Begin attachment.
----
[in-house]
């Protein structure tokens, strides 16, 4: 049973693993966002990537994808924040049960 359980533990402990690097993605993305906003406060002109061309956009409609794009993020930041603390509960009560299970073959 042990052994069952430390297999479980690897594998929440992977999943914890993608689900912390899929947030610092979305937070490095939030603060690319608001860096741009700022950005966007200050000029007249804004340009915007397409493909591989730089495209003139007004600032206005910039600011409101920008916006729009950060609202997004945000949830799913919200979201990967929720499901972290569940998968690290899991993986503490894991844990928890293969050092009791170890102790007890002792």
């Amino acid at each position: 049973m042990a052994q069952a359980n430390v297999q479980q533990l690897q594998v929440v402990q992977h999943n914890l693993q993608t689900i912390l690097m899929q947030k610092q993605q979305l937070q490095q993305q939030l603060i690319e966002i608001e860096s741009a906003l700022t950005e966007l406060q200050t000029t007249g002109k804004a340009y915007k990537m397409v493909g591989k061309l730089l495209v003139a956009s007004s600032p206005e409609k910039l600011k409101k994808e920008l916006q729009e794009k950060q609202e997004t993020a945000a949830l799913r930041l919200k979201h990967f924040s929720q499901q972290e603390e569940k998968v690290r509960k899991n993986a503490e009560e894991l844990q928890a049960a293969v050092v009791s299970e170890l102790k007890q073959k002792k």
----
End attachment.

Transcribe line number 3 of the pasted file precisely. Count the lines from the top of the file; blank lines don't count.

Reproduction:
């Amino acid at each position: 049973m042990a052994q069952a359980n430390v297999q479980q533990l690897q594998v929440v402990q992977h999943n914890l693993q993608t689900i912390l690097m899929q947030k610092q993605q979305l937070q490095q993305q939030l603060i690319e966002i608001e860096s741009a906003l700022t950005e966007l406060q200050t000029t007249g002109k804004a340009y915007k990537m397409v493909g591989k061309l730089l495209v003139a956009s007004s600032p206005e409609k910039l600011k409101k994808e920008l916006q729009e794009k950060q609202e997004t993020a945000a949830l799913r930041l919200k979201h990967f924040s929720q499901q972290e603390e569940k998968v690290r509960k899991n993986a503490e009560e894991l844990q928890a049960a293969v050092v009791s299970e170890l102790k007890q073959k002792k």